Domestic Violence LPAR
Beginning in 2013, the Jones Center began its journey towards a legal participatory action research (LPAR) project involving judicial training on best practices in domestic violence. The project resulted in the training of more than 375 judges on best practices, developed from two years of collaborative research conducted by a community action group. Co-director, Professor Kalsem, analyzed the LPAR case study in Judicial Education, Private Violence, and Community Action: A Case Study in Legal Participatory Action Research. This article seeks to assist legal scholars working in any subject area of the law to identify methods on engaging with communities in addressing social justice issues. Specifically, this article seeks to help other activists pursue similar judicial education initiatives by providing them with information on how and what the LPAR judicial training project did.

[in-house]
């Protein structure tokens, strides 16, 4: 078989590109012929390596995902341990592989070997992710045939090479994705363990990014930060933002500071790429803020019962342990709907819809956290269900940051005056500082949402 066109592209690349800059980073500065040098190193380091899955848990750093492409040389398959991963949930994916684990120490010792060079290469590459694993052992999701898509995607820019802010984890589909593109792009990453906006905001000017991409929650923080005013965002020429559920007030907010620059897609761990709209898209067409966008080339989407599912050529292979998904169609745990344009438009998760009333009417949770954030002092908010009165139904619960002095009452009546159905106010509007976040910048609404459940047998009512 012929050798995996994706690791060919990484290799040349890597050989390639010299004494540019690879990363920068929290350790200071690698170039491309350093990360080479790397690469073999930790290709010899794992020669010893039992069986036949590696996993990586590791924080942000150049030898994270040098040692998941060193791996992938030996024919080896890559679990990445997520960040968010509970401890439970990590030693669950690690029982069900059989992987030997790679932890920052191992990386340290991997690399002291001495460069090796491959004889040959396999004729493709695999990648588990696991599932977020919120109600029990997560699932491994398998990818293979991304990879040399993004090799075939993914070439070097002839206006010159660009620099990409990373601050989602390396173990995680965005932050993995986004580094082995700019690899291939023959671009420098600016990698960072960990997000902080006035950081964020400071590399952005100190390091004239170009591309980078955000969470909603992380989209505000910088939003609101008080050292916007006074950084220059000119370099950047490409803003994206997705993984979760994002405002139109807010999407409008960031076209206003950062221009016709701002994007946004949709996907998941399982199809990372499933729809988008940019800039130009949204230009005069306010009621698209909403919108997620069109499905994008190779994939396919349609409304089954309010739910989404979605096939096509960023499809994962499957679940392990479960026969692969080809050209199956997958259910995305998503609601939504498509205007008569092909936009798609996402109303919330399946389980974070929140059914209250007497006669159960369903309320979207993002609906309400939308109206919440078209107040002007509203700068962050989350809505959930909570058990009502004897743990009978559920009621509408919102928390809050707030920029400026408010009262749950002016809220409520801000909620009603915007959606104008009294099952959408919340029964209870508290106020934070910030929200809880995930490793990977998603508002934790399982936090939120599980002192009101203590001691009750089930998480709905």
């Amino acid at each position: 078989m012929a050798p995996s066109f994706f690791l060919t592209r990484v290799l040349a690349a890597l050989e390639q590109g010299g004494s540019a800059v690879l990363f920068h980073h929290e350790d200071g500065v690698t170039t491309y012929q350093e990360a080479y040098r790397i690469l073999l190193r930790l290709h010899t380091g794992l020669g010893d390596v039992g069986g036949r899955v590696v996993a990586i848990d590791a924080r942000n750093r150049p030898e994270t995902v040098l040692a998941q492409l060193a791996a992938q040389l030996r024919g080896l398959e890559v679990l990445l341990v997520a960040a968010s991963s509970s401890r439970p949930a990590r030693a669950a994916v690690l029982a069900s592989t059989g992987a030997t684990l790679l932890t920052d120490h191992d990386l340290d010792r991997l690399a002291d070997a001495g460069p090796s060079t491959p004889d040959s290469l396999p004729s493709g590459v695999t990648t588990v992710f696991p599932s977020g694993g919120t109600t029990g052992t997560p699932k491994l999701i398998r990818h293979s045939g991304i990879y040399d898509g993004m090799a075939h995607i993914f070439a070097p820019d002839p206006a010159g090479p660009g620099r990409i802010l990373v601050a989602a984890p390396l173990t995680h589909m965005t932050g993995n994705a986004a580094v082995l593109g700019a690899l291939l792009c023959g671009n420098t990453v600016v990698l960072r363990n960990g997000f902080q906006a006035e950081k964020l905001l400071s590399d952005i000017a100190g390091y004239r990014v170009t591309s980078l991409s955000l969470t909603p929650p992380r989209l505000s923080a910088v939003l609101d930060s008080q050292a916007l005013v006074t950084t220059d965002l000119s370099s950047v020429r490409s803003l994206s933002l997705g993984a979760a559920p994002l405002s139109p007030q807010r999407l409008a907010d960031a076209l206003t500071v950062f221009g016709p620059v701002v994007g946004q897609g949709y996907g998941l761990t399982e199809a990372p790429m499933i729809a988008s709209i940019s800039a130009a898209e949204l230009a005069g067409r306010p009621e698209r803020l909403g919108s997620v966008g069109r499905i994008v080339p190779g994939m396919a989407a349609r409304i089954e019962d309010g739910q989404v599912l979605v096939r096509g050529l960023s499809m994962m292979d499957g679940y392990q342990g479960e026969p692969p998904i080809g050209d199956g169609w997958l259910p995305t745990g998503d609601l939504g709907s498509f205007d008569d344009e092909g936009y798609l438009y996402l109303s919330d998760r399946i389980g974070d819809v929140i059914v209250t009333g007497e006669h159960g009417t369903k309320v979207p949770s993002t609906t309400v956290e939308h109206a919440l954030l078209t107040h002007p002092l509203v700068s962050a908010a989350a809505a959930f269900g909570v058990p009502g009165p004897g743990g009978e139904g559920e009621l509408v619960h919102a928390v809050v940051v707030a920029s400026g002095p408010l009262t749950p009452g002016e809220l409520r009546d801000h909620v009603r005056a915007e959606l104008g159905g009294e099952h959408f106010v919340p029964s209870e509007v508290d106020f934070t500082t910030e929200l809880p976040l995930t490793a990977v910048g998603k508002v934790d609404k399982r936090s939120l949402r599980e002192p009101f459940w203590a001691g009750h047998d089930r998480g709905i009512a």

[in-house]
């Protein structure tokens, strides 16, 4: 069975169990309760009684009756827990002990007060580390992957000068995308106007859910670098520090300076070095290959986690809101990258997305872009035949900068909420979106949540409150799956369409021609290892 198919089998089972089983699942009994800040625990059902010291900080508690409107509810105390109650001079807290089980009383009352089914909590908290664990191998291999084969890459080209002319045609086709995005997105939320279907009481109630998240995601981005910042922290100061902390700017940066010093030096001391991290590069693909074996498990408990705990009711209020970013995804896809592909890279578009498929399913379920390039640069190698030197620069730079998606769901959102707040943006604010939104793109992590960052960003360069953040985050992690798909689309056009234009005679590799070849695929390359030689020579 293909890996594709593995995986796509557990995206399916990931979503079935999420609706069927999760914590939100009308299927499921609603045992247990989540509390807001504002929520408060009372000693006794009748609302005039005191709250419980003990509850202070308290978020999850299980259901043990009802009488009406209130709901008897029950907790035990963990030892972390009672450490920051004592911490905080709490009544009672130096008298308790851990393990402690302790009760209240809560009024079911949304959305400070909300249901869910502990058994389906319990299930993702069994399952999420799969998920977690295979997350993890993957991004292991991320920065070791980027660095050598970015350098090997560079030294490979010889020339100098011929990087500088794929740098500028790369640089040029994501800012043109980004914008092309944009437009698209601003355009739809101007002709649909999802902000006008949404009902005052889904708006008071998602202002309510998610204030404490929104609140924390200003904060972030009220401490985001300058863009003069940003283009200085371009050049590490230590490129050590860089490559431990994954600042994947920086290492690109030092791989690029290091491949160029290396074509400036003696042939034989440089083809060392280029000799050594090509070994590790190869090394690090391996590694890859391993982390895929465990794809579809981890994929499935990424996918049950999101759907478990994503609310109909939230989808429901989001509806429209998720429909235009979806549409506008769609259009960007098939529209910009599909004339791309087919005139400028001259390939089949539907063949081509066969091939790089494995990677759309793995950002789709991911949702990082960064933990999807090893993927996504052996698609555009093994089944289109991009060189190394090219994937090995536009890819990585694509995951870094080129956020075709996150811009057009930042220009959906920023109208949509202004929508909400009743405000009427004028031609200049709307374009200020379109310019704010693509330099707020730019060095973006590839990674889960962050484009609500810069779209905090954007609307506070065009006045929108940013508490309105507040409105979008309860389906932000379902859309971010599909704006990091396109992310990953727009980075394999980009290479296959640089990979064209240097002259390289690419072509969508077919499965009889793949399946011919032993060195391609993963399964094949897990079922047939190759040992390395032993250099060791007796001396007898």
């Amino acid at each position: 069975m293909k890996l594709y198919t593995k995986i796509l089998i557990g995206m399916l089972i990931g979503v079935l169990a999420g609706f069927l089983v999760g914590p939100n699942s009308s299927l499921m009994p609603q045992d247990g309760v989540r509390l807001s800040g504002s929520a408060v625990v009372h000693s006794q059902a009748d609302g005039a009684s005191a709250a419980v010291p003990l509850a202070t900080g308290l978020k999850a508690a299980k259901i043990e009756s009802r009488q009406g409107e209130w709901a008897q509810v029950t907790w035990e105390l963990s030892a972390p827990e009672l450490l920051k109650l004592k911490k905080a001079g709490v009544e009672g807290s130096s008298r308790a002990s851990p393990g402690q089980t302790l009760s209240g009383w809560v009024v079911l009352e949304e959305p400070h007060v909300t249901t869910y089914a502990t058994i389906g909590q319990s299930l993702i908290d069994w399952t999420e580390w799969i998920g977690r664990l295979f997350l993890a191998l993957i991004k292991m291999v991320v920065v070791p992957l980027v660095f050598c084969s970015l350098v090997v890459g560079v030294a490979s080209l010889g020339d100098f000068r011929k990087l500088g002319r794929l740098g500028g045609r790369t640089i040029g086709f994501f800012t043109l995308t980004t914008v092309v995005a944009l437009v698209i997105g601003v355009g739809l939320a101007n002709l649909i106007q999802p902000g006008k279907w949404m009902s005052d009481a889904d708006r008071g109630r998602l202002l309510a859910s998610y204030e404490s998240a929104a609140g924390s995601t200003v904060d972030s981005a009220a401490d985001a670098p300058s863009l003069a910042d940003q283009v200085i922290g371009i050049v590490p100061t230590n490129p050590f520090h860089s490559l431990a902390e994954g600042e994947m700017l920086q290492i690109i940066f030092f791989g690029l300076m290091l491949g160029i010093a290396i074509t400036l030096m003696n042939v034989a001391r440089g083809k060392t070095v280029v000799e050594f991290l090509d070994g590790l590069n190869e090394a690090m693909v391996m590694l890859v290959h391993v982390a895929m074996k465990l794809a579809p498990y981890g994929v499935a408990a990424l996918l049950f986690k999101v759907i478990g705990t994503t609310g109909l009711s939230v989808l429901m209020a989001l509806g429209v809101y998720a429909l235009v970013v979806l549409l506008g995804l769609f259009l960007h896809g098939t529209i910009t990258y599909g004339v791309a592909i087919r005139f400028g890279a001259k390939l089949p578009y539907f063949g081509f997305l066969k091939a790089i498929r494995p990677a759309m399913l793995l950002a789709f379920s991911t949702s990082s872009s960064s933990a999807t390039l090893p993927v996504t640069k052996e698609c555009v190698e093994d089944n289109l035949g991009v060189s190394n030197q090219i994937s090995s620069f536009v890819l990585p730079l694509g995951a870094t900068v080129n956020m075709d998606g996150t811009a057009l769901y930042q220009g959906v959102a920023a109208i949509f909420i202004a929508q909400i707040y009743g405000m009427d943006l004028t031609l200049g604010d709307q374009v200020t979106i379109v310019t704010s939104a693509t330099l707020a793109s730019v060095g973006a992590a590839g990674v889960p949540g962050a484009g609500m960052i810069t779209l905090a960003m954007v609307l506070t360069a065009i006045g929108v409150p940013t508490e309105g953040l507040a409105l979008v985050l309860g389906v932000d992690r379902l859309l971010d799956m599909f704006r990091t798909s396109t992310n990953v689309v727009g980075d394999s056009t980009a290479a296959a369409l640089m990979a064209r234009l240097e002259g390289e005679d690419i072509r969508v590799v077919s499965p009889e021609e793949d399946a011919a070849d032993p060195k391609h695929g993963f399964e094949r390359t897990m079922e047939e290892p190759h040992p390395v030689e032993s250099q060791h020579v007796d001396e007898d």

Judicial Training on Domestic Violence: A 50-State Survey
Below is a link to a comprehensive survey of all 50 states’ DV judicial training policies, statutes, and programming. The information is based on a survey of laws, statutes, proposed legislation, active legislation, academic and practical studies, among other resources. We hope this resource can be used to further DV judicial training across the country. We want this resource to be as comprehensive and complete as possible. If you have any pertaining information, please contact Professor Kristin Kalsem at email@example.com.
Predatory Lending LPAR
From fall 2012 through summer 2013, the Jones Center engaged in a local, community-based research project on predatory lending practices, in partnership with Public Allies Cincinnati. To demonstrate how legal participatory action research (“legal PAR”) works in practice, co-directors, Professor Houh and Professor Kalsem, co-authored It’s Critical: Legal Participatory Action Research, published in the Michigan Journal of Race and Law. This article introduces legal PAR as a way for legal scholars and activists to put various strands of critical legal theory into practice. This article utilizes legal PAR to contribute to legal literature on the “fringe economy” that comprises “alternative lending services” and products.